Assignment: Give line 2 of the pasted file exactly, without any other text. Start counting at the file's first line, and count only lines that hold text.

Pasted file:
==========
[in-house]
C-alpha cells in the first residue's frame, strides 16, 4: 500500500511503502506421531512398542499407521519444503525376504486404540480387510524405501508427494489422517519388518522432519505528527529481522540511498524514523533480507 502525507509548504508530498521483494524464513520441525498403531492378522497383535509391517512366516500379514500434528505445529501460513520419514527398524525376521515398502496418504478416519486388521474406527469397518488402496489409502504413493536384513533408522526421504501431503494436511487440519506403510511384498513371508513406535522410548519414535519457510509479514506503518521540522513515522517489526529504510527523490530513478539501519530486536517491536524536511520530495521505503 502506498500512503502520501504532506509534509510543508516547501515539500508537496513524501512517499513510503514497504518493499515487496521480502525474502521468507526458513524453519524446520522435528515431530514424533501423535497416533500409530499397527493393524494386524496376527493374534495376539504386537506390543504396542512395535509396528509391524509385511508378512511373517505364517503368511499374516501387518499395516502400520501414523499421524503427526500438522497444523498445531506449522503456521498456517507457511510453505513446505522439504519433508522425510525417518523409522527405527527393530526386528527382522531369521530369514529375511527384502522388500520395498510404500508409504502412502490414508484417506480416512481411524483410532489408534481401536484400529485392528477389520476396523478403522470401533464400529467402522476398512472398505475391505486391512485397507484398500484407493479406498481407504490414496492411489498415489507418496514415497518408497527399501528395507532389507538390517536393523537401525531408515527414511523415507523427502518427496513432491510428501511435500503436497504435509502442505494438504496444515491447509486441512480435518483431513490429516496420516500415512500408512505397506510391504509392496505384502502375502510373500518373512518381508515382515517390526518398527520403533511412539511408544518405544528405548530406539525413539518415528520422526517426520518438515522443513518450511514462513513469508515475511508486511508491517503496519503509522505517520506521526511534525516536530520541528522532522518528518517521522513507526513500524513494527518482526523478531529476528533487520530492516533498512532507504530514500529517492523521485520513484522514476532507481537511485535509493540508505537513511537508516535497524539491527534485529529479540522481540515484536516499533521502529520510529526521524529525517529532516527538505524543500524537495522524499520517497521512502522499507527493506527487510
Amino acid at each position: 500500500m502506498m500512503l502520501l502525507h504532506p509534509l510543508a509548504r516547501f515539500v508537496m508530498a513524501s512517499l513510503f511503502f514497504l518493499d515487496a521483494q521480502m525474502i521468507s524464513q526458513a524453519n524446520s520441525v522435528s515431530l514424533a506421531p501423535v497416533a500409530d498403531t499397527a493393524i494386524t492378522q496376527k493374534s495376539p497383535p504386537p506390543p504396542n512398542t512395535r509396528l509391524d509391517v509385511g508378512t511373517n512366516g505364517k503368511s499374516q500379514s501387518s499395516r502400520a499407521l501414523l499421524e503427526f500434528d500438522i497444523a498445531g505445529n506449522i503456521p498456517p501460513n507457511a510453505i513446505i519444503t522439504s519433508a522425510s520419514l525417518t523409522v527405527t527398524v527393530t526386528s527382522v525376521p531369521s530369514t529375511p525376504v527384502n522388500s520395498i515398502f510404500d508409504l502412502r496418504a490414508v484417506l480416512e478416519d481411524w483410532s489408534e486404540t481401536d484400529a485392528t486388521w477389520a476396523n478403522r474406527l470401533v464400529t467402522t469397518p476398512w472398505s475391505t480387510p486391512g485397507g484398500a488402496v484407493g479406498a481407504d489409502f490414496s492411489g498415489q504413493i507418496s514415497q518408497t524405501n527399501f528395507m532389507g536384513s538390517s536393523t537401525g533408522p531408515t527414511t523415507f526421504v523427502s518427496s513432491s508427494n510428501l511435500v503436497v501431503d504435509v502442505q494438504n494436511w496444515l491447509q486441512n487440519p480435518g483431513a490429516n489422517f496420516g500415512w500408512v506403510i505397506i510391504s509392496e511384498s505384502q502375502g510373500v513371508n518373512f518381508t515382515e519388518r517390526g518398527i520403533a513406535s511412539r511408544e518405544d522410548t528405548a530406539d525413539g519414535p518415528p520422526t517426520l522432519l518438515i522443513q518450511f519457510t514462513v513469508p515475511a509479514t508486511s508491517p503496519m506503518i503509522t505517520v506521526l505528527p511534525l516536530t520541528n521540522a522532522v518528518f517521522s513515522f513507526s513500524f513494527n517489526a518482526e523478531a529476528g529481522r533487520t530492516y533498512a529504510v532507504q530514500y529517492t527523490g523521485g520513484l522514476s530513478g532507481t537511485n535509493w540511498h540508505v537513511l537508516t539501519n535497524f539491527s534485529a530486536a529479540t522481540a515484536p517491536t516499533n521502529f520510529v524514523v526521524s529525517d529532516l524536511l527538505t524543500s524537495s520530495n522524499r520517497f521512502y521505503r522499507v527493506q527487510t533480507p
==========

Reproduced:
C-alpha cells in the first residue's frame, strides 16, 4: 500500500511503502506421531512398542499407521519444503525376504486404540480387510524405501508427494489422517519388518522432519505528527529481522540511498524514523533480507 502525507509548504508530498521483494524464513520441525498403531492378522497383535509391517512366516500379514500434528505445529501460513520419514527398524525376521515398502496418504478416519486388521474406527469397518488402496489409502504413493536384513533408522526421504501431503494436511487440519506403510511384498513371508513406535522410548519414535519457510509479514506503518521540522513515522517489526529504510527523490530513478539501519530486536517491536524536511520530495521505503 502506498500512503502520501504532506509534509510543508516547501515539500508537496513524501512517499513510503514497504518493499515487496521480502525474502521468507526458513524453519524446520522435528515431530514424533501423535497416533500409530499397527493393524494386524496376527493374534495376539504386537506390543504396542512395535509396528509391524509385511508378512511373517505364517503368511499374516501387518499395516502400520501414523499421524503427526500438522497444523498445531506449522503456521498456517507457511510453505513446505522439504519433508522425510525417518523409522527405527527393530526386528527382522531369521530369514529375511527384502522388500520395498510404500508409504502412502490414508484417506480416512481411524483410532489408534481401536484400529485392528477389520476396523478403522470401533464400529467402522476398512472398505475391505486391512485397507484398500484407493479406498481407504490414496492411489498415489507418496514415497518408497527399501528395507532389507538390517536393523537401525531408515527414511523415507523427502518427496513432491510428501511435500503436497504435509502442505494438504496444515491447509486441512480435518483431513490429516496420516500415512500408512505397506510391504509392496505384502502375502510373500518373512518381508515382515517390526518398527520403533511412539511408544518405544528405548530406539525413539518415528520422526517426520518438515522443513518450511514462513513469508515475511508486511508491517503496519503509522505517520506521526511534525516536530520541528522532522518528518517521522513507526513500524513494527518482526523478531529476528533487520530492516533498512532507504530514500529517492523521485520513484522514476532507481537511485535509493540508505537513511537508516535497524539491527534485529529479540522481540515484536516499533521502529520510529526521524529525517529532516527538505524543500524537495522524499520517497521512502522499507527493506527487510